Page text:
I'm a strong supporter of the Second Amendment. I support the right of everyone except violent felons to have guns in their homes, carry them around in their cars, or wear them on their hips if they're so inclined. But over the years, I've started to think that there are people who probably shouldn't buy guns. I don't mean "shouldn't be allowed to"; I just mean "should exercise their Second Amendment right not to have a gun in their home."
I'm talking about people with a history of depression. Those folks aren't a danger to others, yet with a gun in the home, they may be a danger to themselves. "Shall issue" concealed-carry licenses don't seem to have much impact on gun crime (either to increase or decrease it). But as Alex Tabarrok says, they do seem to increase suicides:
In my latest paper, Firearms and Suicides in US States, (written with the excellent Justin Briggs) we examine the easier question, what is the relationship between firearms and suicide? Using a variety of techniques and data we estimate that a 1% increase in gun ownership leads to a .5 to .9% increase in suicides.
Even if one thinks that suicides don't cause gun ownership one might imagine that they are correlated due say to a third factor such as social anomie. We have an interesting test of this in the paper. If suicides and gun ownership were being driven by a third factor we would expect gun ownership to be correlated with all suicides not just gun-suicide. What we find, however, is that an increase in gun ownership decrease non-gun suicide. From an economics perspective this makes perfect sense. As gun ownership increases, the cost of gun-suicide falls because guns are easier to access and as the cost of gun-suicide falls there is substitution away from non-gun suicide.
Put differently, when gun ownership decreases other methods of suicide increase. Substitution among methods is not perfect, however, so when gun ownership decreases we see a big decrease in gun-suicide and a substantial but less than fully compensating increase in non-gun suicide so a net decrease the number of suicides.
Our econometric results are consistent with the literature on suicide which finds that suicide is often a rash and impulsive decision -- most people who try but fail to commit suicide do not recommit at a later date -- as a result, small increases in the cost of suicide can dissuade people long enough so that they never do commit suicide.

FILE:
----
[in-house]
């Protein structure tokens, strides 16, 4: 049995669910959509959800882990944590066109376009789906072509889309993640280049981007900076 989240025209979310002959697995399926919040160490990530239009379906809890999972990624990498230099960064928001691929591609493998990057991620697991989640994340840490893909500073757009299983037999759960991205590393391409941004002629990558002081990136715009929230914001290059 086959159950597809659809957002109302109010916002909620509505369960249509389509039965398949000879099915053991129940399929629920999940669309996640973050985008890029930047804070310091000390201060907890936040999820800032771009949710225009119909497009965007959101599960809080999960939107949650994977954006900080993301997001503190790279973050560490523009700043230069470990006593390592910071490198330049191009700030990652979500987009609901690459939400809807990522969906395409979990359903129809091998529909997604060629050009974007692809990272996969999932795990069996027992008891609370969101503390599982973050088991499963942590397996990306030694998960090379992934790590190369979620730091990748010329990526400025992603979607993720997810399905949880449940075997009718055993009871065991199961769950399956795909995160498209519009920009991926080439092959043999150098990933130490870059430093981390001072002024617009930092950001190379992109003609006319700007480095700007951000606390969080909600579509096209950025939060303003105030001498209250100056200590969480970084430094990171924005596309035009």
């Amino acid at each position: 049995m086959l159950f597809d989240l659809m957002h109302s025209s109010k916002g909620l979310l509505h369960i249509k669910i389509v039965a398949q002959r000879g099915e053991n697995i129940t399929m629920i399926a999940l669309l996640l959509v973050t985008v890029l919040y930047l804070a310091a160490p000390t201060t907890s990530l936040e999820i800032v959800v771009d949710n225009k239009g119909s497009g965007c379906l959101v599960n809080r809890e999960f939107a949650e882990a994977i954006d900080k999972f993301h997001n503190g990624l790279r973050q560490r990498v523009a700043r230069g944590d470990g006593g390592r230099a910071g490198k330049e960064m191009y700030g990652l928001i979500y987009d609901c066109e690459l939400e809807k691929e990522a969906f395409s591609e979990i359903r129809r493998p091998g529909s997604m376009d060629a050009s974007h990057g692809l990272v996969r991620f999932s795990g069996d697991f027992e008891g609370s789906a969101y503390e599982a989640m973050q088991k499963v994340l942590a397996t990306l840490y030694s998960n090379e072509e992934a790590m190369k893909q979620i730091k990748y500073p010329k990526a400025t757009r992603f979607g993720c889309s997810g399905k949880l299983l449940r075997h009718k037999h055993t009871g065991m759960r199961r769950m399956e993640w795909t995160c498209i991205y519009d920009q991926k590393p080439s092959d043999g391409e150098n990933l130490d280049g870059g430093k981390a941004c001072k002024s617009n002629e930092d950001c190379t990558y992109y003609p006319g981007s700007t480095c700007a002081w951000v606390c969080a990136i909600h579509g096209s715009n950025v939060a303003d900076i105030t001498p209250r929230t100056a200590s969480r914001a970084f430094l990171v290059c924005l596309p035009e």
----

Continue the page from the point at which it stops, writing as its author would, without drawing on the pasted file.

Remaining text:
Someone who is very determined to commit suicide is probably going to find a way. But many people who attempt suicide are possessed by a transient impulse. In one landmark study, the majority of people who were prevented from jumping off the Golden Gate Bridge were either alive years later or had died of natural causes.
If suicide is indeed a temporary impulse, then having an extremely deadly means of self-destruction close at hand is likely to increase the percentage of successful suicides -- and indeed, that's exactly what Tabarrok and Briggs find. So people who have had major depressive episodes in the past might be well advised to avoid gun ownership or put their guns in the care of a trusted friend. And folks who have recently gone through a horrible life event (job loss, bad breakup or the death of a loved one) would be well advised to get the guns out of the house until they've recovered from the blow.
I don't think this constitutes an argument for stronger gun control; automobiles are a pretty good way to kill yourself if driven into a wall at very high speed, but we do not control access to them because a very small fraction of owners might use them that way. And if you live in a very dangerous area, then I suppose you'll have to judge the trade-offs. But responsible gun ownership means taking care that your guns are not used to harm innocent people. And if you know that your emotional history puts you at risk of taking your own life, then you should start by protecting yourself.
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Megan McArdle at firstname.lastname@example.org